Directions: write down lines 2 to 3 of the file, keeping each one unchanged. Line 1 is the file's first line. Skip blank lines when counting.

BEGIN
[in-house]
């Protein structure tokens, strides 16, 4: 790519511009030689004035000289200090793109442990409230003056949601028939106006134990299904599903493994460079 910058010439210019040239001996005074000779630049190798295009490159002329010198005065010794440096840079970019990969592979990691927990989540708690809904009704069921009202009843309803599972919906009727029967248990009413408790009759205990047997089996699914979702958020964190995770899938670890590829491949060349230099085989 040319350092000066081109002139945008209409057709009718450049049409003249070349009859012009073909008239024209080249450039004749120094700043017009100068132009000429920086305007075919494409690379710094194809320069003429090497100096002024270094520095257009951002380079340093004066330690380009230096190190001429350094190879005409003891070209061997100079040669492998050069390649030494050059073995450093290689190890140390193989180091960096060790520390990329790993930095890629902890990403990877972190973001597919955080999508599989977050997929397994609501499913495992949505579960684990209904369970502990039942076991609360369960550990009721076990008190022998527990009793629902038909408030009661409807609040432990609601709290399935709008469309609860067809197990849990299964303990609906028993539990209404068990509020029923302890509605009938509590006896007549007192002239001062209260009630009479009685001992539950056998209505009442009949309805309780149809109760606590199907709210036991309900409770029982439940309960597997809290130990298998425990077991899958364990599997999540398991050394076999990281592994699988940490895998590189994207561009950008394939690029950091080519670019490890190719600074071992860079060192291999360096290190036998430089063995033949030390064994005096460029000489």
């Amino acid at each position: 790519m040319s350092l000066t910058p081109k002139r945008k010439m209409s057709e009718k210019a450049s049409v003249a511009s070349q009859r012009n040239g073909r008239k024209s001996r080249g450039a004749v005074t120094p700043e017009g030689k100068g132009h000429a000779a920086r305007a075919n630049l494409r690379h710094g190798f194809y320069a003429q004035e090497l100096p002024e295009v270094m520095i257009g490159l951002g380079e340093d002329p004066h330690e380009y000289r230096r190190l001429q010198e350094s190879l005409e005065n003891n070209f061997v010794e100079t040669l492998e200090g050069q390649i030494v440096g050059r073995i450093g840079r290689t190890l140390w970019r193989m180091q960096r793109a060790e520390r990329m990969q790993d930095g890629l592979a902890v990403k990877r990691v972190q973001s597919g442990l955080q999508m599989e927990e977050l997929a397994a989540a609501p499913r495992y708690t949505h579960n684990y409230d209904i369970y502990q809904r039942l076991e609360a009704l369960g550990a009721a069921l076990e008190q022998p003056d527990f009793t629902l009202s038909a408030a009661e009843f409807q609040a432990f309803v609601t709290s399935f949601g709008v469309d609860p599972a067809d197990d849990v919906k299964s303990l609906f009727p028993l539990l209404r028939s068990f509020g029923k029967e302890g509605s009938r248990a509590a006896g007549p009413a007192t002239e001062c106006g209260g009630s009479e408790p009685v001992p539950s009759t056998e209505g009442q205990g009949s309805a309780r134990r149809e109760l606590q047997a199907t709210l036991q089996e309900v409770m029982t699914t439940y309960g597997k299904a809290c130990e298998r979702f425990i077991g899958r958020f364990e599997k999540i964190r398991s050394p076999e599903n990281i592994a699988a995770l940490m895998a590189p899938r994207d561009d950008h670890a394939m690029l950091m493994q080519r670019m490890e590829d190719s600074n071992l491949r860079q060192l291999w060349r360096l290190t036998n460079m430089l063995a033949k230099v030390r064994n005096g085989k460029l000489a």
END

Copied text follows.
């Protein structure tokens, strides 16, 4: 790519511009030689004035000289200090793109442990409230003056949601028939106006134990299904599903493994460079 910058010439210019040239001996005074000779630049190798295009490159002329010198005065010794440096840079970019990969592979990691927990989540708690809904009704069921009202009843309803599972919906009727029967248990009413408790009759205990047997089996699914979702958020964190995770899938670890590829491949060349230099085989 040319350092000066081109002139945008209409057709009718450049049409003249070349009859012009073909008239024209080249450039004749120094700043017009100068132009000429920086305007075919494409690379710094194809320069003429090497100096002024270094520095257009951002380079340093004066330690380009230096190190001429350094190879005409003891070209061997100079040669492998050069390649030494050059073995450093290689190890140390193989180091960096060790520390990329790993930095890629902890990403990877972190973001597919955080999508599989977050997929397994609501499913495992949505579960684990209904369970502990039942076991609360369960550990009721076990008190022998527990009793629902038909408030009661409807609040432990609601709290399935709008469309609860067809197990849990299964303990609906028993539990209404068990509020029923302890509605009938509590006896007549007192002239001062209260009630009479009685001992539950056998209505009442009949309805309780149809109760606590199907709210036991309900409770029982439940309960597997809290130990298998425990077991899958364990599997999540398991050394076999990281592994699988940490895998590189994207561009950008394939690029950091080519670019490890190719600074071992860079060192291999360096290190036998430089063995033949030390064994005096460029000489």
């Amino acid at each position: 790519m040319s350092l000066t910058p081109k002139r945008k010439m209409s057709e009718k210019a450049s049409v003249a511009s070349q009859r012009n040239g073909r008239k024209s001996r080249g450039a004749v005074t120094p700043e017009g030689k100068g132009h000429a000779a920086r305007a075919n630049l494409r690379h710094g190798f194809y320069a003429q004035e090497l100096p002024e295009v270094m520095i257009g490159l951002g380079e340093d002329p004066h330690e380009y000289r230096r190190l001429q010198e350094s190879l005409e005065n003891n070209f061997v010794e100079t040669l492998e200090g050069q390649i030494v440096g050059r073995i450093g840079r290689t190890l140390w970019r193989m180091q960096r793109a060790e520390r990329m990969q790993d930095g890629l592979a902890v990403k990877r990691v972190q973001s597919g442990l955080q999508m599989e927990e977050l997929a397994a989540a609501p499913r495992y708690t949505h579960n684990y409230d209904i369970y502990q809904r039942l076991e609360a009704l369960g550990a009721a069921l076990e008190q022998p003056d527990f009793t629902l009202s038909a408030a009661e009843f409807q609040a432990f309803v609601t709290s399935f949601g709008v469309d609860p599972a067809d197990d849990v919906k299964s303990l609906f009727p028993l539990l209404r028939s068990f509020g029923k029967e302890g509605s009938r248990a509590a006896g007549p009413a007192t002239e001062c106006g209260g009630s009479e408790p009685v001992p539950s009759t056998e209505g009442q205990g009949s309805a309780r134990r149809e109760l606590q047997a199907t709210l036991q089996e309900v409770m029982t699914t439940y309960g597997k299904a809290c130990e298998r979702f425990i077991g899958r958020f364990e599997k999540i964190r398991s050394p076999e599903n990281i592994a699988a995770l940490m895998a590189p899938r994207d561009d950008h670890a394939m690029l950091m493994q080519r670019m490890e590829d190719s600074n071992l491949r860079q060192l291999w060349r360096l290190t036998n460079m430089l063995a033949k230099v030390r064994n005096g085989k460029l000489a």